If Justin Fields manages to supplant Jake Fromm as the starter this season, there is no way in hell a kid who started in a national title game as a true freshman isn’t going to have plenty of options outside of Athens available to him.  And if Fromm keeps Fields on the bench until he leaves for the NFL draft… well, we’ll see if Kirby’s as good at convincing quarterbacks to wait until their time comes as Richt was.

By its very nature, you can’t control a situation when you say it’s all about competition and letting the best player start.  It’s silly even to pretend otherwise.

That being said, it seems to me there are two very obvious outcomes:  if Fromm is superior to Fields on the field, he starts, and vice versa.  Period.

The tricky part comes if things aren’t so clear cut.  What if Fromm’s command of the playbook is better than Fields, but Fields is the kid with the better physical attributes?  You can tailor a playbook, which they did for Fromm last year, but you can’t coach arm talent or running ability.  Which kid gives you the better chance to win?

Even if you say that’s Fromm at the start of the season, aren’t you going to want to play Fields, not just to take advantage of defenses with some special packages, but simply to develop him so that at some point his command of the playbook catches up with his physical gifts?  What if while this process is ongoing, Georgia keeps on winning with Fromm at the helm?

These are all rhetorical questions, of course, meant to illustrate that Kirby will have much to occupy his attention at the most important position on the field.  He’s Kirby, so I would be surprised if he hasn’t already given this a reasonable amount of thought (especially since he’s seeing up close what the two bring to the table), but the idea that there’s some sort of organized plan to keep everything under control isn’t the least bit realistic.

That’s something I’m sure the coaches recognize.  Whether the pundits and the fan base do, on the other hand…

29 Comments

Filed under Georgia Football

When it’s better to be deep than flashy

For some weird reason, I find myself fascinated by ESPN’s FPI ranking Clemson first, Alabama second and Georgia third, while its group of pundits show the Dawgs with only two of the nation’s top fifty players (neither inside the top 30), while Clemson and Alabama have five each on their rosters.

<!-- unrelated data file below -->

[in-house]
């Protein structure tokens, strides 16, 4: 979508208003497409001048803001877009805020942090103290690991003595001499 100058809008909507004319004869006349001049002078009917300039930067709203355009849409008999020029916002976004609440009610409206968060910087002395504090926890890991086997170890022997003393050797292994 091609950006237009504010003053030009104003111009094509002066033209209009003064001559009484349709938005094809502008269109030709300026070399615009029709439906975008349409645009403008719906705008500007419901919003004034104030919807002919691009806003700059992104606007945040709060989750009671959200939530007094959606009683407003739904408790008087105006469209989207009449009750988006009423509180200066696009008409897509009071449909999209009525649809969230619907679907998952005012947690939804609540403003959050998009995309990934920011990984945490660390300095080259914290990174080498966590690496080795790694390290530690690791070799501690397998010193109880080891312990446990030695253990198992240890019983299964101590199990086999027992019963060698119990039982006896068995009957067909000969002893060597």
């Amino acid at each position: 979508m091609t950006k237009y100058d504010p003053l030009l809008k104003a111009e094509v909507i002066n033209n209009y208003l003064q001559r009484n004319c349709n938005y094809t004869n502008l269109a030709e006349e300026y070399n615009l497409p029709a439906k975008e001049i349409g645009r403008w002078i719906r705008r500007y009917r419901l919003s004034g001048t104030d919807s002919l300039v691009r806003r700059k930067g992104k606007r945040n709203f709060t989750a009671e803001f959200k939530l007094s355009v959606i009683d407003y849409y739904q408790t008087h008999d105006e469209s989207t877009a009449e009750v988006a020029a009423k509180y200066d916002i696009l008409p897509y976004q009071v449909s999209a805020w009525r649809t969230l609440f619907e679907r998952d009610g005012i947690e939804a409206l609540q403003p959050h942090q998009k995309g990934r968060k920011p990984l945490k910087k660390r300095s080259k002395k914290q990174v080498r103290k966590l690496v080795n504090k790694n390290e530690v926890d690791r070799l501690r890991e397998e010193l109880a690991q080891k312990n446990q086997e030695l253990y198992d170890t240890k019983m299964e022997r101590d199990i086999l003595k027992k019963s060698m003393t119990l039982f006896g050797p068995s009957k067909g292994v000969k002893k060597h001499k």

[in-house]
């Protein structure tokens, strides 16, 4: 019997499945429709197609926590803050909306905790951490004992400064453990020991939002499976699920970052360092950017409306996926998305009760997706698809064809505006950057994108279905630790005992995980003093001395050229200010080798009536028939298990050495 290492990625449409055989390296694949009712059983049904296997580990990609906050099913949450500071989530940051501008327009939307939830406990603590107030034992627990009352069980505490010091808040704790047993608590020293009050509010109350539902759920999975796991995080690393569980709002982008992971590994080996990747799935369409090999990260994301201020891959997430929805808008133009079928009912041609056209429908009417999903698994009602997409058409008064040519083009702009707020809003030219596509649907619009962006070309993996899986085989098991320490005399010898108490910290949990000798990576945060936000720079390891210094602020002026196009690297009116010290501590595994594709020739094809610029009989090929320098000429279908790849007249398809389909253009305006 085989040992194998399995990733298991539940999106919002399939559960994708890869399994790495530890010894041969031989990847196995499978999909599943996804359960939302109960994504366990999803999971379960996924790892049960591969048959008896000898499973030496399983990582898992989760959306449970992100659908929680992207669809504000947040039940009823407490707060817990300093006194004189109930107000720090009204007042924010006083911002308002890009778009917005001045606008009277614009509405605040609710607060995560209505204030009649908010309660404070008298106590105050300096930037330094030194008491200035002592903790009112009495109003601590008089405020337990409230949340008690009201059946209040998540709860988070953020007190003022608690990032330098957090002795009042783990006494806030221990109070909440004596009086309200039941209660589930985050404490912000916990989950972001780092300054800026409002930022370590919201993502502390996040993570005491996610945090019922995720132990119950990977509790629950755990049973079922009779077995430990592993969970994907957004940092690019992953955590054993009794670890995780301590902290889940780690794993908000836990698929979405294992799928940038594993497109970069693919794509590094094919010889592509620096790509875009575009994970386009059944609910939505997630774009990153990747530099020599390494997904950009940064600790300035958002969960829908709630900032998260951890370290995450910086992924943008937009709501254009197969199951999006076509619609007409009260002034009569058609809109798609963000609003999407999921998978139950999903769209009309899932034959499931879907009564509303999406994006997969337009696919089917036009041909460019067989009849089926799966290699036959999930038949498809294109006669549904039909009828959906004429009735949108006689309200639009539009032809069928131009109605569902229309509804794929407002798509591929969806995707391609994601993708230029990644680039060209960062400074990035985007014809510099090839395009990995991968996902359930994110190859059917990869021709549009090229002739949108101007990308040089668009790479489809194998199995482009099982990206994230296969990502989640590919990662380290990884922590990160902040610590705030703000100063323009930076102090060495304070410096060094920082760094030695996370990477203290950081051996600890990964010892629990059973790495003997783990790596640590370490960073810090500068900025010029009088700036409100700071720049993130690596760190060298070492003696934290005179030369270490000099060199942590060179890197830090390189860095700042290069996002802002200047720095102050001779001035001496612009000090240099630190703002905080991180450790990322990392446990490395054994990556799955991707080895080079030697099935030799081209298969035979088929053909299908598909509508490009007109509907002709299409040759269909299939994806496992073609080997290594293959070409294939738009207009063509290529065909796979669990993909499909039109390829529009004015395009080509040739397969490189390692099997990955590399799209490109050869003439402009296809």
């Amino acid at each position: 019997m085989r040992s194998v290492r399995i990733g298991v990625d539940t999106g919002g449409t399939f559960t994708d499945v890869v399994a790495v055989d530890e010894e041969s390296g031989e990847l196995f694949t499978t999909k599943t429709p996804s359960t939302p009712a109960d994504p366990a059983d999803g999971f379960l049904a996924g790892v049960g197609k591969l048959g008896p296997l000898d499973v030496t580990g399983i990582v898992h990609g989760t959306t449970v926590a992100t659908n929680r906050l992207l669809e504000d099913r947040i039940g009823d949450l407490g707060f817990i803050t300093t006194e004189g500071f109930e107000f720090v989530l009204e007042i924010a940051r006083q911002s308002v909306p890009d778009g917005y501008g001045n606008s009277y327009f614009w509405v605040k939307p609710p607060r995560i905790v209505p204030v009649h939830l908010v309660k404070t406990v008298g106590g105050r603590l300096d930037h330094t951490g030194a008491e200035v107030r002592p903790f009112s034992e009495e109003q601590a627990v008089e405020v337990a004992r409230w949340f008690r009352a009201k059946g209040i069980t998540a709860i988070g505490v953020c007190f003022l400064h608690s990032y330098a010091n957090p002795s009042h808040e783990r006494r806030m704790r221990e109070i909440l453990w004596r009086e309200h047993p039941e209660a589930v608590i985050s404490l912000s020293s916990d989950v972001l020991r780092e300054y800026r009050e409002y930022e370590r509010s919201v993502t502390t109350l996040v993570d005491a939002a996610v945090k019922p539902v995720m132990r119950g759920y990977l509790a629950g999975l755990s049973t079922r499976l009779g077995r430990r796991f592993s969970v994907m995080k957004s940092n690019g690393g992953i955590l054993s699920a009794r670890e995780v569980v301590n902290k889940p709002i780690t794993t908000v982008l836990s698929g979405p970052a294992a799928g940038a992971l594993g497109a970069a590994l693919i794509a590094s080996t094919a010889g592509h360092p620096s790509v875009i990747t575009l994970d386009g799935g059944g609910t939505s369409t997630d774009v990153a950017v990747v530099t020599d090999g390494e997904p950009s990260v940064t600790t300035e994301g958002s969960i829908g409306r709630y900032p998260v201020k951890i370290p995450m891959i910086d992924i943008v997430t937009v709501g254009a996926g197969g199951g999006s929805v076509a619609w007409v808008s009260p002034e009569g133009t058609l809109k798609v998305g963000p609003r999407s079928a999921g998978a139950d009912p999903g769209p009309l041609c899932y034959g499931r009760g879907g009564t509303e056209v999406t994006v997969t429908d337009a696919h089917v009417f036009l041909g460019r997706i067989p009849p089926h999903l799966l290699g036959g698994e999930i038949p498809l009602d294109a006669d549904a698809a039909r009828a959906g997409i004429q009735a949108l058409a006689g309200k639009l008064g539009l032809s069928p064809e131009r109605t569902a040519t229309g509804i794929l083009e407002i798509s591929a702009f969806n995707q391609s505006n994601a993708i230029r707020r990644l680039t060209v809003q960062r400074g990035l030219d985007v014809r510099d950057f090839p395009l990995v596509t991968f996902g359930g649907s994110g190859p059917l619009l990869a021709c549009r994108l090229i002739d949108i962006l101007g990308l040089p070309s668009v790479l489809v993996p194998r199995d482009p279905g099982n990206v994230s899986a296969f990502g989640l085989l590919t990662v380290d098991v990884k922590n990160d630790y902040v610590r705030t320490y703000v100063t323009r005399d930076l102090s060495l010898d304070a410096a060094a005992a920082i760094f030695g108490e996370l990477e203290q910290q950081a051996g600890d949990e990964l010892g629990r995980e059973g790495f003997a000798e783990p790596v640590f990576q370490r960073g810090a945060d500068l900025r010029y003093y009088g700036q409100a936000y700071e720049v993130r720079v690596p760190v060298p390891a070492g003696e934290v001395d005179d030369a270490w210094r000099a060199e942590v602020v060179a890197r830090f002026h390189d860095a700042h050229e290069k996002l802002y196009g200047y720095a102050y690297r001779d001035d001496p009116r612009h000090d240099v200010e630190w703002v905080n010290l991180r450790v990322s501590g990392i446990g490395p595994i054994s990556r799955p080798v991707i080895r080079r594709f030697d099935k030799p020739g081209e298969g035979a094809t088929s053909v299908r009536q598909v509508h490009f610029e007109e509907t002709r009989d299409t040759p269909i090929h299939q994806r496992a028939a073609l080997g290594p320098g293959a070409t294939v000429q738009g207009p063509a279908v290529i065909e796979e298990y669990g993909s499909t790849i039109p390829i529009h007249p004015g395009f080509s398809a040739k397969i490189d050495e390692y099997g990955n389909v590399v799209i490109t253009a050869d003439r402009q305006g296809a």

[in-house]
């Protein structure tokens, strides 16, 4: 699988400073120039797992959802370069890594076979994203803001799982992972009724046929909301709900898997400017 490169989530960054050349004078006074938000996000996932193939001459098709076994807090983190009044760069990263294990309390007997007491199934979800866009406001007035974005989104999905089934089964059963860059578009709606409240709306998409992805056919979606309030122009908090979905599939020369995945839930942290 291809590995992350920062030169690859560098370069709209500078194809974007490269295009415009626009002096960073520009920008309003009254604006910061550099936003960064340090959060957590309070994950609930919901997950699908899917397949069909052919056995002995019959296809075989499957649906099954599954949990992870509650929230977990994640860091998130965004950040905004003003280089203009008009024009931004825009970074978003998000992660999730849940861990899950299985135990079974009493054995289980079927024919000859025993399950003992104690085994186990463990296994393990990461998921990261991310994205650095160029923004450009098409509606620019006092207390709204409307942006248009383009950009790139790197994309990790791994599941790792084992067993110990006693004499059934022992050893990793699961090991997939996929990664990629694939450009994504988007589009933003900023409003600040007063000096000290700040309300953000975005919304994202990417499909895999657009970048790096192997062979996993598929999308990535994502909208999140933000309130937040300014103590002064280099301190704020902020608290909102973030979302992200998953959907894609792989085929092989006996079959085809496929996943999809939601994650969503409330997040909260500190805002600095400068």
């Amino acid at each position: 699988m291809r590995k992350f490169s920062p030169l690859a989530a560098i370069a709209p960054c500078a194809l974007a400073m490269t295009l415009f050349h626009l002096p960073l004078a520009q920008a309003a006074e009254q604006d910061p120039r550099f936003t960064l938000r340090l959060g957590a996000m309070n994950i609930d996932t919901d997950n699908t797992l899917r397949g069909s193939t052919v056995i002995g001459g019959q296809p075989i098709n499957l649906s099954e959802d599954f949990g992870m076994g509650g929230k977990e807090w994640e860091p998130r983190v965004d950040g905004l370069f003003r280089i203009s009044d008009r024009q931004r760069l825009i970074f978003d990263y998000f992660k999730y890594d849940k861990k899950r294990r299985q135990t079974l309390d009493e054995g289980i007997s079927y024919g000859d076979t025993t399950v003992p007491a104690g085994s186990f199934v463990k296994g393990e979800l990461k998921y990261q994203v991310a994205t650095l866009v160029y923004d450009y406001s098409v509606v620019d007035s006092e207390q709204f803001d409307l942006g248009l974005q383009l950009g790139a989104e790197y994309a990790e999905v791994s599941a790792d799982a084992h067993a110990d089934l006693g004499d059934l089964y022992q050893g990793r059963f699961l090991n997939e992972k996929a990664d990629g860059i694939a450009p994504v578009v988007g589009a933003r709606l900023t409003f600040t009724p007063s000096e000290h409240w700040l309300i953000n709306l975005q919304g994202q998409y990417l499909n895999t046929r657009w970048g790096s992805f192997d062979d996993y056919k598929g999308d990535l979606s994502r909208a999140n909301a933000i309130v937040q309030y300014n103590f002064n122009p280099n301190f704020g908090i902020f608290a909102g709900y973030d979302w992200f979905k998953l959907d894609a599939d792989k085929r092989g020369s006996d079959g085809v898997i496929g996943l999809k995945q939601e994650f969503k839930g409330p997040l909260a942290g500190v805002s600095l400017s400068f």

I don’t mean that as a complaint.  It’s really interesting to me how much weight is being attributed to depth.

It’s probably just me.

13 Comments

Filed under Georgia Football

The Dawg porn you need this morning.

Good Lord… some folks are gonna need a cold shower after wading through this.

55 Comments

Filed under Georgia Football

Regrets? SOD’s had a few.

This is how you wind up discussing your team’s shower hygiene with the media.

Just ahead of the team opening fall camp though, it seems Dooley is doing some opening up himself. In an excellent Q&A with the St. Louis Dispatch, the always colorful coach discussed a number of topics like becoming an athletic director to working for Nick Saban to doing a job that he hasn’t done before. Perhaps the most notable parts of the piece are, as one might expect, Dooley reflecting on his time with the Vols however and he does not disappoint in talking about what went wrong in Knoxville.

“The difference was at Louisiana Tech everybody listened to me and did what I said. At Tennessee very few people listened to me and most of them did something different than what I said. That’s how it is at a lot of big places when you don’t come in empowered as “the guy.” you have to learn how to manage those environments,” said Dooley. “That’s what frustrated me. You can’t even compare the two. You had a lot of division going on between (Phil) Fulmer, (Lane) Kiffin and fans. There was a lot of division on campus. It was a different environment, and I didn’t see it that way but should have.”

The truly befuddling part isn’t that Dooley didn’t see it coming, but that Mike Hamilton thought it was a good move to hire Dooley in the first place, seventh choice or not.

On the other hand, “Dooley did add that his three years at Tennessee were a “humbling” experience and has made him a better coach.”  So Missouri’s got that going for them.

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Filed under Because Nothing Sucks Like A Big Orange